This strange yet magnificent tree is found only on the island of Madagascar. Known locally as the renala and sometimes referred to as ‘mother of the forest’, Grandidier’s baobabs have huge, cylindrical or bulbous trunks that can grow up to three metres across and are covered with smooth, grey bark. The baobab’s flowers are pollinated by bats and nocturnal lemurs. Grandidier’s baobabs are most at home in dry, deciduous forest; however, following severe destruction of this habitat, today they are more commonly found in open, agricultural or degraded land.
Est. in the wild:
Known locally as renala, Grandidier’s baobab is probably the best-known of Madagascar’s baobabs. These remarkable and iconic trees symbolise Madagascar’s unique wildlife just as much as its lemurs.
baobab species are found in Madagascar. All of them are threatened with extinction.
The diameter of a baobab’s trunk, which stores water to help the tree cope with drought.
Although the number of Grandidier’s baobabs is currently quite high, the species is threatened by a lack of regeneration (the formation of new trees). It is also threatened by overexploitation of its fruits, seeds and bark, which could be adversely affecting its ability to regenerate. The seeds are collected to make oil for cooking and to produce cosmetics, the bark is used in traditional medicine, while bark fibres are turned into rope, and used for roofing. It is also threatened by the rapid transformation of its habitat into agricultural land, by fires and by overgrazing.
Over 10,000 tree species are threatened with extinction, and often the risks to a particular species are unique.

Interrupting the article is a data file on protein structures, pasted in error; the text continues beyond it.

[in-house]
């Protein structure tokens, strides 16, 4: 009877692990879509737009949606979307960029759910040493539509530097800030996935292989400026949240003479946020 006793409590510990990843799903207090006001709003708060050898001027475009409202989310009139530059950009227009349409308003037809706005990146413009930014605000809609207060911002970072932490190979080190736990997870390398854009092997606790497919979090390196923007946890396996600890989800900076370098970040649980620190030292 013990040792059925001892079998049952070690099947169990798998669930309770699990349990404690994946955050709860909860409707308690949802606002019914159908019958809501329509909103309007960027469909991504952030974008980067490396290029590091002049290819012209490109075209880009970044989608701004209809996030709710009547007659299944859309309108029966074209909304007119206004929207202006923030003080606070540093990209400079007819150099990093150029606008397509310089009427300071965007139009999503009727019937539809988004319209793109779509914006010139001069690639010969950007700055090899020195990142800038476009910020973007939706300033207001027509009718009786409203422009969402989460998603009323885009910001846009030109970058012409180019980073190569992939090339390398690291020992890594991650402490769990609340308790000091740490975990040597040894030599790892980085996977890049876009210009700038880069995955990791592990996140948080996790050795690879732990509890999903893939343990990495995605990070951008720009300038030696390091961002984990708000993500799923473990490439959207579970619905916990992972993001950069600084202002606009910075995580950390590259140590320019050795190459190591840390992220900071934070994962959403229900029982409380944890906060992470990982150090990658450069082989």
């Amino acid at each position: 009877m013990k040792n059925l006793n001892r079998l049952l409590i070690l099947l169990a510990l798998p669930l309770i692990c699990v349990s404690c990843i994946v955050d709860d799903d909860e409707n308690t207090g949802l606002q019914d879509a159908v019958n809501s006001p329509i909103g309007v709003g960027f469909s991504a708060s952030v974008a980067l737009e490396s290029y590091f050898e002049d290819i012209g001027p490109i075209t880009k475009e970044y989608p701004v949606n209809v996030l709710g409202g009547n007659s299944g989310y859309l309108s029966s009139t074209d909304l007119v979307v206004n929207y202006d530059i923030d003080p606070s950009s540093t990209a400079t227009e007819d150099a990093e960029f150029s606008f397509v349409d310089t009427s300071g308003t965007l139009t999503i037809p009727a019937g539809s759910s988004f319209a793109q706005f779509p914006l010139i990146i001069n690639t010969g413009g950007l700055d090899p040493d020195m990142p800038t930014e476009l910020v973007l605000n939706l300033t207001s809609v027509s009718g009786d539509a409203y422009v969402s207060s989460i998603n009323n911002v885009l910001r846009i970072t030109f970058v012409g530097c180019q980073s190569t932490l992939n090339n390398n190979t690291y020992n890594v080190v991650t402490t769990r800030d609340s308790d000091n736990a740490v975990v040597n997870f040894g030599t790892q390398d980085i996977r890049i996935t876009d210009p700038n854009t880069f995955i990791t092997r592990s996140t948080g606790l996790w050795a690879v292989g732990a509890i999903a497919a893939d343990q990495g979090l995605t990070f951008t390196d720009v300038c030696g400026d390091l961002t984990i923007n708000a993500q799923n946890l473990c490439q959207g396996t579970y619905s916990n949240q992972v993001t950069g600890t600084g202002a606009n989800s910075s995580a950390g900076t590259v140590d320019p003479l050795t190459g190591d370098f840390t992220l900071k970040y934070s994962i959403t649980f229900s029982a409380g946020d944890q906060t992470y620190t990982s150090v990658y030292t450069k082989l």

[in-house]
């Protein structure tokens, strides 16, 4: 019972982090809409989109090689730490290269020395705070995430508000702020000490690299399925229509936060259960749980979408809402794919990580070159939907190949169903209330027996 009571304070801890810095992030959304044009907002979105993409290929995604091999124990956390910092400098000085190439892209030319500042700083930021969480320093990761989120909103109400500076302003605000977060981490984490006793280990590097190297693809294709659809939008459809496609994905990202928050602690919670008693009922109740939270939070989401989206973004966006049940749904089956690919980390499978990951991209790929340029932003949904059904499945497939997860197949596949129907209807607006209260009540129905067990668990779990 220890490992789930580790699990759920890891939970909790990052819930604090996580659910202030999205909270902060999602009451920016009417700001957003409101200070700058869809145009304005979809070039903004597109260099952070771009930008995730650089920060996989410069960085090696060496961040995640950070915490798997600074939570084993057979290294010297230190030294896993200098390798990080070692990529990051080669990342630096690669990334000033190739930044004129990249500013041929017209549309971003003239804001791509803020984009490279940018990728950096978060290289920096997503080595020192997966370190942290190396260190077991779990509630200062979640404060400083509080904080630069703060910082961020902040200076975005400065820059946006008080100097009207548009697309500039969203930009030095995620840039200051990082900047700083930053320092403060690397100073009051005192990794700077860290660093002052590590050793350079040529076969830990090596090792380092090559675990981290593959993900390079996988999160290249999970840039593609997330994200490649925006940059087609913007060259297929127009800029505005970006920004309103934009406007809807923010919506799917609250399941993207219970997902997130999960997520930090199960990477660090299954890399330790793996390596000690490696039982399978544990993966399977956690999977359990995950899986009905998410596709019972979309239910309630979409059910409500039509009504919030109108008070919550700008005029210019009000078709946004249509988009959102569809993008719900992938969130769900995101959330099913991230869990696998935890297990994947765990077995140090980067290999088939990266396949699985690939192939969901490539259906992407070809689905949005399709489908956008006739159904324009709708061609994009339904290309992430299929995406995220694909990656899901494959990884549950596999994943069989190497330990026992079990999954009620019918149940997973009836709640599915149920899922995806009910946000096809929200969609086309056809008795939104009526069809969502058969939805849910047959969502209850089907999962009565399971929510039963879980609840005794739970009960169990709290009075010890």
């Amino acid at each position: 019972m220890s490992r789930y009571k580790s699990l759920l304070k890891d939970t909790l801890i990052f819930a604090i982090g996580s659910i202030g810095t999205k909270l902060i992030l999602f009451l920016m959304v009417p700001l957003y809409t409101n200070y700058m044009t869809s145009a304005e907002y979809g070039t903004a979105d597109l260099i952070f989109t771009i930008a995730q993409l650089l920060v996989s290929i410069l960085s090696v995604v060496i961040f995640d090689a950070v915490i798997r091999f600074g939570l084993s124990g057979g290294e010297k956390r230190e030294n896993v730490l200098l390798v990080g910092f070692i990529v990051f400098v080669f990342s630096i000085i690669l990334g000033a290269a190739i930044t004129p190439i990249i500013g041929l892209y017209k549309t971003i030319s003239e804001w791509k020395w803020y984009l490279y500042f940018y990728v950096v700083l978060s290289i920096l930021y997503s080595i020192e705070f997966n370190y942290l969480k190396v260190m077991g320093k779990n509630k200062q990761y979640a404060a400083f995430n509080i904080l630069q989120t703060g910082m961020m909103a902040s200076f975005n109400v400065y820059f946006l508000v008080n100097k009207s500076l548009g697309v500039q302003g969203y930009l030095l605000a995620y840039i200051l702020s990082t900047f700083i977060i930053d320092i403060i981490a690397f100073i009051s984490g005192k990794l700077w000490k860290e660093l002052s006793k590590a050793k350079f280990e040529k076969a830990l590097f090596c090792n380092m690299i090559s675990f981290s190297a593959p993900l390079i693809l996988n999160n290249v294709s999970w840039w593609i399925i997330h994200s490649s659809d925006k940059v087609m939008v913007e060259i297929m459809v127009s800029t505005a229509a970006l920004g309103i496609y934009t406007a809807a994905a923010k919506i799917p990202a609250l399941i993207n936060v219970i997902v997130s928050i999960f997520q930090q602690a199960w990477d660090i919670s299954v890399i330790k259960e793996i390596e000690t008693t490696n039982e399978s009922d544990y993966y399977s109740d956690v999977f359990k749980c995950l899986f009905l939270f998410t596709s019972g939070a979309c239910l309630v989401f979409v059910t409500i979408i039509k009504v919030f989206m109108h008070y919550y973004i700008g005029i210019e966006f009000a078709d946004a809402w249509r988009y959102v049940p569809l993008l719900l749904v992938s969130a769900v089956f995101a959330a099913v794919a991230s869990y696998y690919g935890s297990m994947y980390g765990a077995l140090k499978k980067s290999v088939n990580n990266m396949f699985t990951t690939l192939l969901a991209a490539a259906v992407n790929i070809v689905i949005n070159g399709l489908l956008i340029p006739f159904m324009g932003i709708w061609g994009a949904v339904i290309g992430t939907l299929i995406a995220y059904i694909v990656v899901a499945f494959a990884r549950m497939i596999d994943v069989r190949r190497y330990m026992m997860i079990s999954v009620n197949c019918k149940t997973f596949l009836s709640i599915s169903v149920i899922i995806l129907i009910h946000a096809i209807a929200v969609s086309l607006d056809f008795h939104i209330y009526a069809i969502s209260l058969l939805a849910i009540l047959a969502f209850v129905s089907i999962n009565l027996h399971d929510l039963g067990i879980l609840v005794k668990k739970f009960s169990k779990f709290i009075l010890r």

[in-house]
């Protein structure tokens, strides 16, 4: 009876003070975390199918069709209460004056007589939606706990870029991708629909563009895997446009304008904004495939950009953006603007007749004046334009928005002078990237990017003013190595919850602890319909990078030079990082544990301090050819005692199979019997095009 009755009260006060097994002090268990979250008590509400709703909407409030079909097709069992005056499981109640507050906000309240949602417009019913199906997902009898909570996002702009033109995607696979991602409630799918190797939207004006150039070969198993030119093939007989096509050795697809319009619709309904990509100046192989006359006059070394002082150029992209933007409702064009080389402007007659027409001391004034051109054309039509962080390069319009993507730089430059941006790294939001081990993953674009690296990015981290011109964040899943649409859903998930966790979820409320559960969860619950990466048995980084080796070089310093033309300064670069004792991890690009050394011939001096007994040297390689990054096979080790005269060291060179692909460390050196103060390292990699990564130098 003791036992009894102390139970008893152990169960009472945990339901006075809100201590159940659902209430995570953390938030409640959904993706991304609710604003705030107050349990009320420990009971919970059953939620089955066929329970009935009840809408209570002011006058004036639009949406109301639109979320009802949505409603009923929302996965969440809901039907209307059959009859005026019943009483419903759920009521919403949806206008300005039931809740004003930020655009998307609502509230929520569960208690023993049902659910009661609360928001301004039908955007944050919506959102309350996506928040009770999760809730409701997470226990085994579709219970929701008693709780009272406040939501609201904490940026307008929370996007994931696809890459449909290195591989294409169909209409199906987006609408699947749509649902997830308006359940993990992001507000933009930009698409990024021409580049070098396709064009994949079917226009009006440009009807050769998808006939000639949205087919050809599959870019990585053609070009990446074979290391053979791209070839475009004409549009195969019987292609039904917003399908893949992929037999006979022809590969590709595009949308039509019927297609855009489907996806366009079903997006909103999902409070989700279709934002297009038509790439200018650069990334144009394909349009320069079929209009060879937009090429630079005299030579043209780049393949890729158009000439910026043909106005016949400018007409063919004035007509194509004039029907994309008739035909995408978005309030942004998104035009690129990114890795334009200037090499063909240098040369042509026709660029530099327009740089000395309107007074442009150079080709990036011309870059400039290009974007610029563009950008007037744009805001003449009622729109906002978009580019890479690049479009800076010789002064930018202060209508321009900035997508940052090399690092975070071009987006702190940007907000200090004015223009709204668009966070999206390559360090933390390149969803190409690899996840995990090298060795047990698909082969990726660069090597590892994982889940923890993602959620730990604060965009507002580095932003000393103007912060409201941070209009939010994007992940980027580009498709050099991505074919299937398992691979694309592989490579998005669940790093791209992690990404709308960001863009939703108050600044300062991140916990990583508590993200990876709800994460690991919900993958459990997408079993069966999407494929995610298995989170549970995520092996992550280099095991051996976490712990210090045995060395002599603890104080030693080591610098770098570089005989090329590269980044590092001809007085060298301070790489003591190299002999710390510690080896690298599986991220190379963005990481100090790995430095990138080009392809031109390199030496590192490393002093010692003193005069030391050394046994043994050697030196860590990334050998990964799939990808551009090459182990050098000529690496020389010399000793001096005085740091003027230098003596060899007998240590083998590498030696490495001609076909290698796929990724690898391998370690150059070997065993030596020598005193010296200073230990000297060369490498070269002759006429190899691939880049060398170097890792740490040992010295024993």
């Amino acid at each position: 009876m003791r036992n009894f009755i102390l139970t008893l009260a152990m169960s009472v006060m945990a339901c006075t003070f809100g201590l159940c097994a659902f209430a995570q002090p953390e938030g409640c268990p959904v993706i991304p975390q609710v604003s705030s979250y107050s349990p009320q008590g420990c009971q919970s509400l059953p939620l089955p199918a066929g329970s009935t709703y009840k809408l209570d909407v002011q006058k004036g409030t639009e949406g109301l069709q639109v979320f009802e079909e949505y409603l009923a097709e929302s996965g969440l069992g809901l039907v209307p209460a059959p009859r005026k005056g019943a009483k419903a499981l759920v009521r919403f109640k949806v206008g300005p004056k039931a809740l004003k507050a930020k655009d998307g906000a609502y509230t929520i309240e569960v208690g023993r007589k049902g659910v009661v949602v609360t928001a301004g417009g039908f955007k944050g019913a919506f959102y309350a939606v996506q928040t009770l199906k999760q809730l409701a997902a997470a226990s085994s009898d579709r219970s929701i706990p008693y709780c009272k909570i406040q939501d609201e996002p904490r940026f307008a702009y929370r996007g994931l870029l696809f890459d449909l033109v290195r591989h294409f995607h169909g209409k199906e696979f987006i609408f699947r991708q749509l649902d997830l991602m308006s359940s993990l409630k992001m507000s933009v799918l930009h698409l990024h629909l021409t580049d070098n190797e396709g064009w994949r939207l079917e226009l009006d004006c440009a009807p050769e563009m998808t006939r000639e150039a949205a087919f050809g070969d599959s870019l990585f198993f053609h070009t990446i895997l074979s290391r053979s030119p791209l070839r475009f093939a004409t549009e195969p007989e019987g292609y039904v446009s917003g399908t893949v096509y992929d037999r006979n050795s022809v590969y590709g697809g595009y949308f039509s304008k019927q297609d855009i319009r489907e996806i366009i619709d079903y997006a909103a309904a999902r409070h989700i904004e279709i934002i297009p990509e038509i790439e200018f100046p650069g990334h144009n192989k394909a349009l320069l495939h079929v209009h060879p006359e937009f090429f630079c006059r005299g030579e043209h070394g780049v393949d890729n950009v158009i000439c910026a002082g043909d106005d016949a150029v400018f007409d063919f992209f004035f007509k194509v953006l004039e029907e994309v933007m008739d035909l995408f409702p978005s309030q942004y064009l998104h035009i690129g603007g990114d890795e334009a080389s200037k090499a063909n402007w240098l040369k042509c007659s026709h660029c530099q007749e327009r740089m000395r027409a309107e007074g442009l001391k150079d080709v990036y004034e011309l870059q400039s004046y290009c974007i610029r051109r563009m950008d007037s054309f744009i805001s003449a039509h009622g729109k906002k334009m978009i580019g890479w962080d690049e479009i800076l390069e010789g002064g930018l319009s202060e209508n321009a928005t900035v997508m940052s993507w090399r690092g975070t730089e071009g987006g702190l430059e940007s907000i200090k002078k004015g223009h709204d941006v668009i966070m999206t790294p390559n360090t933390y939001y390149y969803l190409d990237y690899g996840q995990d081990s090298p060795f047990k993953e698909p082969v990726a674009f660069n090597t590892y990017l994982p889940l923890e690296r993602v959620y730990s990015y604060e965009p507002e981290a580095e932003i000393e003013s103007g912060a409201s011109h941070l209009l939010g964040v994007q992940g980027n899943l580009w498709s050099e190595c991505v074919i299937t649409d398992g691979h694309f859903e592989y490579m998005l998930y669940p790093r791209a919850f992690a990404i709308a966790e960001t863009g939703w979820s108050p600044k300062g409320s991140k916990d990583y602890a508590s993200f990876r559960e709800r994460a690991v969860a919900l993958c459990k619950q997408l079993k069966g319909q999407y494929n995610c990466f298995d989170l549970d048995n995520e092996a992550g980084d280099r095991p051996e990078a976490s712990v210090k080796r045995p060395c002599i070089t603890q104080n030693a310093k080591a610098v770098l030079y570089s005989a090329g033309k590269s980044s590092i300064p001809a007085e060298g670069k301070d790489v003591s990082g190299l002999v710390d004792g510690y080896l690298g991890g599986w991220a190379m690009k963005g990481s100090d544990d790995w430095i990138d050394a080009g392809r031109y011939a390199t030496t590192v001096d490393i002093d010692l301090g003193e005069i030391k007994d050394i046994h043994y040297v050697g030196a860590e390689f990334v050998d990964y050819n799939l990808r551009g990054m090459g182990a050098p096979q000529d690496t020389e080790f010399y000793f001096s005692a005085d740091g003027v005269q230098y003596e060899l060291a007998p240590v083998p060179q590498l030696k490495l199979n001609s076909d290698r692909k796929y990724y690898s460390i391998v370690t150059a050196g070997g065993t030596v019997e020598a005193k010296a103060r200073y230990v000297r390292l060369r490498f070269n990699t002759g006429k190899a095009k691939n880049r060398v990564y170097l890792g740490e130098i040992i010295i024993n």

Please help us to protect endangered tree species like Grandidier's baobab by joining as a member today.
Fauna & Flora International – working through the Global Trees Campaign and in collaboration with partner Madagasikara Voakajy – has been protecting baobabs since 2008. We have helped two communities gain management rights over important baobab habitats and designed management plans with local people to reduce threats (such as forest fires, bark removal and felling of mature baobabs) to this species. We are also replenishing populations with seedlings grown in nurseries.
Baobabs have huge cultural value for nearby communities and are the subject of local stories and legends. The trees also provide a focal point for village events and ceremonies. Madagasikara Voakajy has built on this cultural connection in its work and together we are helping people find solutions to the tree’s overuse, through the development of local enterprises linked to sustainable baobab fruit harvesting.
“Grandidier’s baobab is a true icon of Madagascar; together with local communities, Madagasikara Voakajy and FFI are working to protect and multiply this irreplaceable species in the Malagasy landscape.”
Today, over 10,000 tree species are threatened with extinction, with more than 1,900 species listed as critically endangered. Find out how FFI is working to conserve our planet's threatened trees.
Humans are inextricably linked to the environmental landscape within which our daily lives unfold. We depend completely on nature for a stable climate, clean air and water, and food.